The phenomenon was first identified among the over-65s, but now includes those 10 years younger who have also started to receive their Covid jabs, they said.
Millions of voters will to go to the polls in local and mayoral races in England, as well as elections to the Scottish and Welsh parliaments.
For many, the May elections will be the first opportunity to cast a ballot since the 2019 general election, which saw Boris Johnson swept back into Downing Street on a wave of support from ex-Labour “red wall” seats.
Since then, Labour and the Liberal Democrats, as well as Scottish Labour and the Scottish Conservatives, have elected new leaders who will hope to make their electoral mark.
But the success and timing of the government’s vaccine rollout could pose significant problems for the opposition parties.
The local elections have often proven difficult for the ruling party, as governments tend to lose council seats and opposition parties tend to win them.
But Lord Hayward said: “It is the older generations who have moved most markedly to the Conservatives. Now the significant thing is, they are the people who vote in local elections.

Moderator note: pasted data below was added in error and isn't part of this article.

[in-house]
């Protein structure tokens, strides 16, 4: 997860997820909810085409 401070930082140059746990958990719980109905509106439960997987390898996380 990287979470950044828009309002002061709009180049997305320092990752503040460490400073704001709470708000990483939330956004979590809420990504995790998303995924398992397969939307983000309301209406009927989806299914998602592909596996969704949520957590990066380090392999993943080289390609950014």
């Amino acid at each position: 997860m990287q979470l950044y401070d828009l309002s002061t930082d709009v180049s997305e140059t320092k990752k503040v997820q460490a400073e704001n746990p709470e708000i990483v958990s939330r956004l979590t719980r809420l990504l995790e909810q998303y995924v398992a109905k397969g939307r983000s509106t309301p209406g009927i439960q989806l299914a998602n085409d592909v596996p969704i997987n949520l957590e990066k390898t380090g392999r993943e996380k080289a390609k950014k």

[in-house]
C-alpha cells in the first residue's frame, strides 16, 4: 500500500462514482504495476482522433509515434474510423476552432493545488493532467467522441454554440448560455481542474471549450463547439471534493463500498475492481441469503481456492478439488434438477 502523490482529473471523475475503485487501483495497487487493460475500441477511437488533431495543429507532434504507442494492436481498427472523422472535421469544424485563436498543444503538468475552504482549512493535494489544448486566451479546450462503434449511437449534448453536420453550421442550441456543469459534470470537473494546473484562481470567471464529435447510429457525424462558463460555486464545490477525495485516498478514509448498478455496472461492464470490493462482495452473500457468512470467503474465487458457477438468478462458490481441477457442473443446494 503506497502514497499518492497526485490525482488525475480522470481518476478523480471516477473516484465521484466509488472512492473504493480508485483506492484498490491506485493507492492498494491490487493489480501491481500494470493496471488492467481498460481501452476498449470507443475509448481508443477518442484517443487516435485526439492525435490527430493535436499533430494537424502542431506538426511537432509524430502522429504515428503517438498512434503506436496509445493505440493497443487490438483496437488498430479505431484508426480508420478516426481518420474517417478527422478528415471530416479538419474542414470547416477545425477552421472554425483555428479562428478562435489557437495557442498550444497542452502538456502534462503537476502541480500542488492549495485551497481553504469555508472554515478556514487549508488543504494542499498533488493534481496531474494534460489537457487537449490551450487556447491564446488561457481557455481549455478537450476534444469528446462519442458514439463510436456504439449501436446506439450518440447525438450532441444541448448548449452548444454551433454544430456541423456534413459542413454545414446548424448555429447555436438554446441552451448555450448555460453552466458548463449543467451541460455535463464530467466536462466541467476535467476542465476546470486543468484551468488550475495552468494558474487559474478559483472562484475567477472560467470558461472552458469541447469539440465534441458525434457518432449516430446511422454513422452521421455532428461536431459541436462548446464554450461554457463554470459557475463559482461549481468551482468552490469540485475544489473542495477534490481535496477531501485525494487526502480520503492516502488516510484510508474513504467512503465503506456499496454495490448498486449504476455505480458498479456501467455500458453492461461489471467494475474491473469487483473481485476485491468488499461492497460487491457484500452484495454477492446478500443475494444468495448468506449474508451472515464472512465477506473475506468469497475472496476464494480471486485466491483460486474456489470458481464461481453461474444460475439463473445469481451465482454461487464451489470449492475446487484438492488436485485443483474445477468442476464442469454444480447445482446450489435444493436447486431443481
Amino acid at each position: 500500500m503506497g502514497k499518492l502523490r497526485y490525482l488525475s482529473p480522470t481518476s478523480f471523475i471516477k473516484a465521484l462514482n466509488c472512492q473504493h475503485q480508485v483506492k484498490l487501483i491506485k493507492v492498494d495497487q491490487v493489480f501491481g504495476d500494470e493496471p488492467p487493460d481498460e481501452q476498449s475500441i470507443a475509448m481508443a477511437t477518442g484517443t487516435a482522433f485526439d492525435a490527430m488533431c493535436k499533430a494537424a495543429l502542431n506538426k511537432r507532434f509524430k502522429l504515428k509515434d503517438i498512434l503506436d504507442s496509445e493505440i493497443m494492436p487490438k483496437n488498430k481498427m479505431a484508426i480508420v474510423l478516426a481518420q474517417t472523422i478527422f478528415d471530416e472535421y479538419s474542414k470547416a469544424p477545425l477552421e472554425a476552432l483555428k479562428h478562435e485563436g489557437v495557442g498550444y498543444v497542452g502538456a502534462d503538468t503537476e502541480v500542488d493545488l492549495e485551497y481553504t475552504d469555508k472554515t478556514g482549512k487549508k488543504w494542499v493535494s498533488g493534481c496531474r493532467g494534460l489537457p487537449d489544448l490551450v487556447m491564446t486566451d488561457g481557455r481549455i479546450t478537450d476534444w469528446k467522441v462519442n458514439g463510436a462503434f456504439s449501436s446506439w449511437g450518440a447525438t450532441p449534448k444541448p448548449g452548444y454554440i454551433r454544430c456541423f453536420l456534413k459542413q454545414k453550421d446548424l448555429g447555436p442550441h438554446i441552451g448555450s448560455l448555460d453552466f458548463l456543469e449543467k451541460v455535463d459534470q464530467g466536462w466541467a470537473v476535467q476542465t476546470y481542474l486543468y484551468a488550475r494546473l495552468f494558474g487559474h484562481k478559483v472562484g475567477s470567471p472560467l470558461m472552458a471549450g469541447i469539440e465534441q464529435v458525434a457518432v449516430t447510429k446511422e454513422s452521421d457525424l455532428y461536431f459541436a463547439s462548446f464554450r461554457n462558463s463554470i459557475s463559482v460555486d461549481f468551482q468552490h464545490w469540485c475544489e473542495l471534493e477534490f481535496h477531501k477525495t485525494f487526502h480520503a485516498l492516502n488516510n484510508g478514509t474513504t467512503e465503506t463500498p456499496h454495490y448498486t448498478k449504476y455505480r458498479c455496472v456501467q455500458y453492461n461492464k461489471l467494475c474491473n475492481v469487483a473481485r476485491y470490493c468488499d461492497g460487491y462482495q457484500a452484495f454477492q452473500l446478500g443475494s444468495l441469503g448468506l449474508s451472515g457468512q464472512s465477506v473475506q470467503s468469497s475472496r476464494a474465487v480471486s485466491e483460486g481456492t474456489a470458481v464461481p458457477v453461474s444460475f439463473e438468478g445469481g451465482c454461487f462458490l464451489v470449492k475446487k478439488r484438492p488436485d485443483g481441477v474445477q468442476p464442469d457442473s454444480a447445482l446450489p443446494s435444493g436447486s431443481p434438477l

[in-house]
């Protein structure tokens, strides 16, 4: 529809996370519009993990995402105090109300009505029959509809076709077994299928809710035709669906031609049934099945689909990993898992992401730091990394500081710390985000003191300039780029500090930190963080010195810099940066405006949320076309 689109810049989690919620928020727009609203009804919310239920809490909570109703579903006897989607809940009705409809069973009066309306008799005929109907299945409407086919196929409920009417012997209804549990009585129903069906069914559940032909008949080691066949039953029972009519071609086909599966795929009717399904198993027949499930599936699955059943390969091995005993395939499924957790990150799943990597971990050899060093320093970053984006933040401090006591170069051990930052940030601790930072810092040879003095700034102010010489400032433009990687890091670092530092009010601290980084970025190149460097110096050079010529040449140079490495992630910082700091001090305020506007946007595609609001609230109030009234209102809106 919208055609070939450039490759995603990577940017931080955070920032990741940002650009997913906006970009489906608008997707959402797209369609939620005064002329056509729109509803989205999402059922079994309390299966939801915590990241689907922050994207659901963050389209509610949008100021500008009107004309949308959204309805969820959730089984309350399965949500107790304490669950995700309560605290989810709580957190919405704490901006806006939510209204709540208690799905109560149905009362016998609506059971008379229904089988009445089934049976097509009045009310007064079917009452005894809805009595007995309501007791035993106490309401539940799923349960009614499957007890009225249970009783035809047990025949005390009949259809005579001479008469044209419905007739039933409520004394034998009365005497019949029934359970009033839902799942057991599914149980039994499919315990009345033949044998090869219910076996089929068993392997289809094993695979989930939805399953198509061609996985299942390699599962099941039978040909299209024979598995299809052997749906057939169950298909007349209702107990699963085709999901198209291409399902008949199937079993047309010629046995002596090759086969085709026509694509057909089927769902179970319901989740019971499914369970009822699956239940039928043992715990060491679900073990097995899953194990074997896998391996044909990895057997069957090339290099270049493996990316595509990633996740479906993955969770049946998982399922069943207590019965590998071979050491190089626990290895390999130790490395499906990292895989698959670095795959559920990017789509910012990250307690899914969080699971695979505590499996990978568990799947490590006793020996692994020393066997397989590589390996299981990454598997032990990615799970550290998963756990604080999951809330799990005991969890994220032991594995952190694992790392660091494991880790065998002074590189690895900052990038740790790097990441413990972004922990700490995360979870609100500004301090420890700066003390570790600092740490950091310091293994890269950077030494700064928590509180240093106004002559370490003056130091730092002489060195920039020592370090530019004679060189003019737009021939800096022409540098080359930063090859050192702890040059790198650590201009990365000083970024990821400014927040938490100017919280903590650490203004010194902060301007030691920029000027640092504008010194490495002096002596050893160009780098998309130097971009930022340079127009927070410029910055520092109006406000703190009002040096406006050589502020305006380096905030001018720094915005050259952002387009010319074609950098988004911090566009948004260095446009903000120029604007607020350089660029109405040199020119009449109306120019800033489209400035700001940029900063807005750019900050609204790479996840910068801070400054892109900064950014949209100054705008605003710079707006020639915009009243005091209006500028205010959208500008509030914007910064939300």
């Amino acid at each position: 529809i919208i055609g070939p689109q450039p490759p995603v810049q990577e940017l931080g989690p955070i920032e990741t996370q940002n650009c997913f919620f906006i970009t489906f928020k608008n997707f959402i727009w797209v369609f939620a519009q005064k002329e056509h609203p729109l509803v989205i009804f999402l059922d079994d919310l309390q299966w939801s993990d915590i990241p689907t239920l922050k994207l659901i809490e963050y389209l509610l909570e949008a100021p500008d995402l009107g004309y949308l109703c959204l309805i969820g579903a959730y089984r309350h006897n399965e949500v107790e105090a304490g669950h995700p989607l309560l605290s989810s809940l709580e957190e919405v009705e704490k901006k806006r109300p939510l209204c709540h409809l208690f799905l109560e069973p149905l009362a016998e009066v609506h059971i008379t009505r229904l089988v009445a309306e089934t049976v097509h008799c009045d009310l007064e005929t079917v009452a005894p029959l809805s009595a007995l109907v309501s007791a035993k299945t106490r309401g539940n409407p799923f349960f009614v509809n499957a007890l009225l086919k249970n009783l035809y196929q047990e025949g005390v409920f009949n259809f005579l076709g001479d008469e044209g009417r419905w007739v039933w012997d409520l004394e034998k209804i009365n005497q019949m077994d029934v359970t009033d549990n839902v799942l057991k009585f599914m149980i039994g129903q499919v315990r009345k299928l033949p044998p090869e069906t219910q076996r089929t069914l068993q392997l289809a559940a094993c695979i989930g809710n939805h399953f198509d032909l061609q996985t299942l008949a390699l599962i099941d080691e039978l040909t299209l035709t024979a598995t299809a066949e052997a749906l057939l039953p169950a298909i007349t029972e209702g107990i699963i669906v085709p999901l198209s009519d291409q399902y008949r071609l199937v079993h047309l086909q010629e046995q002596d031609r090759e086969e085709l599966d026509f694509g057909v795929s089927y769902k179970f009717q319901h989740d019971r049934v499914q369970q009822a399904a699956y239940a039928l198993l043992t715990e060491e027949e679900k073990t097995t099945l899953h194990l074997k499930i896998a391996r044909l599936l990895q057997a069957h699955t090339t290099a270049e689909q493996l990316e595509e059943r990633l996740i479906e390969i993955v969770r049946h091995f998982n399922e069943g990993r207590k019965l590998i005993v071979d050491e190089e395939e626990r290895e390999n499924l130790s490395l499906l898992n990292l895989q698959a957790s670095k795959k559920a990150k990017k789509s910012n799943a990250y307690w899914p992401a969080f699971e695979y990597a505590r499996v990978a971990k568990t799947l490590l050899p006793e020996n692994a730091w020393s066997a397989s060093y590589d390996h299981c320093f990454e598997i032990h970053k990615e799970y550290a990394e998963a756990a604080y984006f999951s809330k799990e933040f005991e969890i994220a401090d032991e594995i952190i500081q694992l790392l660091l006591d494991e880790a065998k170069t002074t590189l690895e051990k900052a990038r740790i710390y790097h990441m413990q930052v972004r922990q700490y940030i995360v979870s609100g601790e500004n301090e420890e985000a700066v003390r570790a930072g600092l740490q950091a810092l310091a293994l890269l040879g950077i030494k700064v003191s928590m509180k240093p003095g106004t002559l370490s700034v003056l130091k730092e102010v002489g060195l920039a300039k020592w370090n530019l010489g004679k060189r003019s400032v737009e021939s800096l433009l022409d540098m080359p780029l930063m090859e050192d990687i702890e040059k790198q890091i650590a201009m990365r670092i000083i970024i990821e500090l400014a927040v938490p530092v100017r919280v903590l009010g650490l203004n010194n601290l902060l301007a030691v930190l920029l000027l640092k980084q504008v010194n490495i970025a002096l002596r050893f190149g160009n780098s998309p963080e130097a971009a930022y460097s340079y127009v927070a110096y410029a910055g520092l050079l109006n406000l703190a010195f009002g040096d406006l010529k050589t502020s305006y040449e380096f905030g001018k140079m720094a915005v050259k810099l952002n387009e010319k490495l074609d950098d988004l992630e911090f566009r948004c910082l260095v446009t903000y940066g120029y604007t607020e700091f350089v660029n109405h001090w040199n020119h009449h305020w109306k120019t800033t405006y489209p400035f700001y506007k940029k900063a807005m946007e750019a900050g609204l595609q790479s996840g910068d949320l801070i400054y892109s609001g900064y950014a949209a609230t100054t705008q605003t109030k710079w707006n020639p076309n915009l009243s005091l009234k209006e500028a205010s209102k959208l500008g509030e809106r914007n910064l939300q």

“It is quite noticeable. It was, first of all, the age group from 64 upwards that moved. There’s some sign now that the 55-year-olds and upwards are also moving. And interestingly enough, they are the people who have received their vaccinations. So there’s clearly an element of vaccine bounce. I think it goes hand in hand – I don’t think it’s chance.”
The boost in support offers opportunities and risks for the Tories, however.
If people start to return to normal life after being vaccinated, their minds could turn away from Covid and towards other, more traditional political issues.
Voters go to the polls on Thursday 6 May.
Almost all areas in in England are expected to start counting votes the following day.
Because a number of elections will be held at the same time in some regions, counts could last well into the weekend.
The Conservatives could also face a nervous wait for the outcome in Scotland.
The Scottish National Party has said that a victory in the Holyrood elections would be a mandate for another independence referendum, a vote which could dominate much of the rest of Mr Johnson’s premiership.
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